Time reviewer John Leo thought that Hite presents some bizarre theories on male sexuality in the book. For one, he said she "persistently applies a hard-line feminist interpretation. Most sexual problems and sexual differences, she argues, are the result of the 'patriarchal culture,' the age-old male suppression of women. Men like to have intercourse not because of biology, but because they are 'brought up to feel that [this is] a vital part of being a man.'" For another, according to Leo, Hite claims that many men have extramarital affairs because "they come to think of their wives as their mothers, and the incest taboo obviously inhibits sex with mothers." Leo concluded that occasionally "Hite descends from the soapbox long enough to notice what her men are saying. 'The basic feeling that comes through,' she writes, 'is that men feel they are not getting enough love, affection or appreciation.'"

Regarding critical reception to her second book, Hite commented in her interview with Lavin: "On my first book I had mostly women reviewers, and 95 percent of them liked it. On the second I had mostly men reviewers, and 95 percent of them didn't like it. I thought I was saying all these things about masculinity and the patterns of men's lives, and in the press all I'd see is, 'Is she scientific?' and 'Is she just trying to make money?'" According to Robert L. Gould in the New York Times Book Review: "For all her efforts, The Hite Report on Male Sexuality is based on a nonrepresentative sample of the American male population…. Hite's book … informs us only about a specific fraction of our adult male population, and the professional therapist or counselor will find nothing new in it." Nevertheless, Gould went on to say that "for the nonprofessional, [the book] may be an eye opener in the tradition of the original reports of Alfred Kinsey…. [It] pulverizes any remaining myths about 'normal' male sexuality that have not already been reduced to dust by earlier reports." Langway concluded her review by quoting John Money, a Johns Hopkins University psychologist: "Hite has 'uncovered the extraordinary, romantic sentimentality of men who have been brainwashed to feel that they don't have these feelings.'" As Langway commented: "Such insights are profoundly important."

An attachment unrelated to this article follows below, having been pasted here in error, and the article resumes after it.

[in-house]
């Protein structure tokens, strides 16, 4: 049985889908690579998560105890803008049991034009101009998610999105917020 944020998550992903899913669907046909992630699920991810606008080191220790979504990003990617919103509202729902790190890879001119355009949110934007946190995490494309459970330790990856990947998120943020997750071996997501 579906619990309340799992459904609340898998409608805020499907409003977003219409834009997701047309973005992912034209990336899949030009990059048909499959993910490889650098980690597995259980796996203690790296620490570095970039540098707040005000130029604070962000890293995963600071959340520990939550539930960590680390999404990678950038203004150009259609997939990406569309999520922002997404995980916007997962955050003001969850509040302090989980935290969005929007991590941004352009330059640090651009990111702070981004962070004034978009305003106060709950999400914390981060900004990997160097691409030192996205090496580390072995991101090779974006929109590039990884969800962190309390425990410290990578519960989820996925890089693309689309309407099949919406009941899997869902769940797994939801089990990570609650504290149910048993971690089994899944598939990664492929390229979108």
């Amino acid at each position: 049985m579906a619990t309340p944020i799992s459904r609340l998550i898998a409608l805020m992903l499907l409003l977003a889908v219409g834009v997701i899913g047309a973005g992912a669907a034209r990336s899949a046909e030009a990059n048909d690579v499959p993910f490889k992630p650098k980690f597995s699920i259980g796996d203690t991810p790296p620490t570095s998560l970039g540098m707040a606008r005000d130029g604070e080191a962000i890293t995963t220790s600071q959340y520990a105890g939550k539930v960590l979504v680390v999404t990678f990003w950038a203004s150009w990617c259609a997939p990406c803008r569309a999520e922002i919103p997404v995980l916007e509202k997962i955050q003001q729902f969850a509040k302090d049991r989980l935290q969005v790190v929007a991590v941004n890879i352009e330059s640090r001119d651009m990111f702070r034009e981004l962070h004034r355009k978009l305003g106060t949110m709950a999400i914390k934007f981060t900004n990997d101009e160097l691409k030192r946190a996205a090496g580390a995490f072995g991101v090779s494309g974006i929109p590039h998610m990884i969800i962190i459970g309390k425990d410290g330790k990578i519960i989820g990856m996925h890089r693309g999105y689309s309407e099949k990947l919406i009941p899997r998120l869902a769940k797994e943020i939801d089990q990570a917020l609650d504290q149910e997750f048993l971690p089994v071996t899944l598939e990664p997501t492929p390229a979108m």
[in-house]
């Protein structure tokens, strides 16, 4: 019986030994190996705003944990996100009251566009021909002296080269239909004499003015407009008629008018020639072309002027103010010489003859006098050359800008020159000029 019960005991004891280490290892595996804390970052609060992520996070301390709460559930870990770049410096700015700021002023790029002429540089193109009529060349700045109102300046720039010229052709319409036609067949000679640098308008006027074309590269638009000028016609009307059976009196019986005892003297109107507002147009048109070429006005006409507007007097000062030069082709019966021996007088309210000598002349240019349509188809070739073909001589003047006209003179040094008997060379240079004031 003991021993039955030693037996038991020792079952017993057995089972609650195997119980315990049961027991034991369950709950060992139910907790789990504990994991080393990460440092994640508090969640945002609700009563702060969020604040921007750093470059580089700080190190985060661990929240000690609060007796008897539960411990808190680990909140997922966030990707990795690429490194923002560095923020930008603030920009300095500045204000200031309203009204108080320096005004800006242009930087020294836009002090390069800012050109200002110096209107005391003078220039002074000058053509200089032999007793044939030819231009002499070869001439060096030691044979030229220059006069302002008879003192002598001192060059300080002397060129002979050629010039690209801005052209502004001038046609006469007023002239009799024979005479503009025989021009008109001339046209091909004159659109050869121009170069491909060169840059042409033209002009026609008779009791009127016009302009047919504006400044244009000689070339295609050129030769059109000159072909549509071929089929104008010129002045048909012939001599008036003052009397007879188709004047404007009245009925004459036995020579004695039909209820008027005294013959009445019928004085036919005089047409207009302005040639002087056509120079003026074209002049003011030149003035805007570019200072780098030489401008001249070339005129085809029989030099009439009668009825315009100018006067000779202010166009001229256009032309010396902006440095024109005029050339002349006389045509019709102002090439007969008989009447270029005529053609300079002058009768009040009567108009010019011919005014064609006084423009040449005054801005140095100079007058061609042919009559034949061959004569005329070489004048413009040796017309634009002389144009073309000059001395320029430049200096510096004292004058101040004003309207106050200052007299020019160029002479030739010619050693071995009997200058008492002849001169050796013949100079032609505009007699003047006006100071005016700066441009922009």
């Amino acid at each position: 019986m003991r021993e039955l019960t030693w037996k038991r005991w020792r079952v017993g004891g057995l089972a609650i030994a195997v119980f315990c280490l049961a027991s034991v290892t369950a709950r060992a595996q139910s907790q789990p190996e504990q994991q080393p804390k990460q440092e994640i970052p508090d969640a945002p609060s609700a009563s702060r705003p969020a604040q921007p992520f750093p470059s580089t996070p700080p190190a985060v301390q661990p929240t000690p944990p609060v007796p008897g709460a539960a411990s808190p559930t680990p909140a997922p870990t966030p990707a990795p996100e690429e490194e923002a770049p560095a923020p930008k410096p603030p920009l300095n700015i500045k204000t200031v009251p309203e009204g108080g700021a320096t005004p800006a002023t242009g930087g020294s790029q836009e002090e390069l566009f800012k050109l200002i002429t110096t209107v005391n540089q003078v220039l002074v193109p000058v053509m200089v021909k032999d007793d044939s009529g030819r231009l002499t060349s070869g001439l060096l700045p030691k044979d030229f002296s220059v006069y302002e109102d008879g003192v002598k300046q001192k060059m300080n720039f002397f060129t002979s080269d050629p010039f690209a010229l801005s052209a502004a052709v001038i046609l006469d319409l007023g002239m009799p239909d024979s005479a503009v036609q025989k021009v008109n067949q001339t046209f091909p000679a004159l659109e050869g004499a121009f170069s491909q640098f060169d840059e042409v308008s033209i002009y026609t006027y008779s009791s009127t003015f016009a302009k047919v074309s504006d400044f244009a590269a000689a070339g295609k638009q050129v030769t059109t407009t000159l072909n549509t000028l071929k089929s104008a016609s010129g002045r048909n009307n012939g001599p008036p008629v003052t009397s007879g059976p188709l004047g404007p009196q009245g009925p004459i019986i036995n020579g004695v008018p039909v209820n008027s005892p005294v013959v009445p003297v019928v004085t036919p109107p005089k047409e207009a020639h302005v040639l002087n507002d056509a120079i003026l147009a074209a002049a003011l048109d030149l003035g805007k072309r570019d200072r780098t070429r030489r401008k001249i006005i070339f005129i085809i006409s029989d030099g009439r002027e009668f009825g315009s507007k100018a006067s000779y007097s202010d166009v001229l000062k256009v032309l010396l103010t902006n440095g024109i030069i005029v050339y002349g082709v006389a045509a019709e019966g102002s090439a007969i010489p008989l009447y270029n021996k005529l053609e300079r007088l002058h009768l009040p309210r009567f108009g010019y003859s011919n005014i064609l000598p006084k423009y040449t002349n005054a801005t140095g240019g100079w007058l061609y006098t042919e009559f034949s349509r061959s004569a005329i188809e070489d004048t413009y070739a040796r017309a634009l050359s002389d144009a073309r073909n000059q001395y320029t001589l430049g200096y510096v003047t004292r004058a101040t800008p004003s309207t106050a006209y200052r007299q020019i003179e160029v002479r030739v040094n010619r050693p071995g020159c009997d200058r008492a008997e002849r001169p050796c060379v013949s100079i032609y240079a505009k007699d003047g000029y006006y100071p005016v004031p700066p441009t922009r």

In her Time contribution, Claudia Wallis estimated that the first two books in Hite's trilogy garnered 2.5 million dollars for the author and that the third, the 900-page "tome" Women and Love, is "characteristically grandiose in scope, murky in methodology—and right on target for commercial appeal." The book stirred up a controversy as surely as the previous two had, with some critics blasting Hite for being anti-male and others lauding her for relaying an important message about the disillusionment women experience in their relationships with men. Again, focus was on Hite's research methodology—with complaints centering on the small return rate of 4.5 percent, which many claim cannot provide a fair representation of the U.S. population as a whole, particularly when it is believed that only the most discontented would take the time to answer some 120 essay questions. In general, critics were split on this issue of methodology. For example, in the Los Angeles Times, Carol Tavris was especially judgmental of Hite's statistics: "The numbers are, to put it simply, a joke…. [Hite] devotes a chapter to defending subjective routes to truth, and then tries to convince the reader that her work is objective and scientifically accurate as well…. Well, what is wrong with subjective routes to truth?… The answer, I think, lies in the growing popularity of what Robert Asahina, a writer and editor, calls 'social-science fiction'—books that are not really social science but 'naive personal journalism….' The impression that they are based on 'research' adds a veneer of respectability and seriousness, and supposedly elevates them above the authors' personal experiences." Also questioning Hite's statistical validity was Los Angeles Times staff writer Elizabeth Mehren, who reported that the results of a Washington Post-ABC News public opinion survey was very much at odds with Hite's findings. Whereas Hite's statistics indicate that ninety-eight percent of the women in her study are unhappy with some aspect of their relationship with men, this telephone survey of 1,505 men and women from across the nation found that ninety-three percent of the women called their relationships with men good or excellent.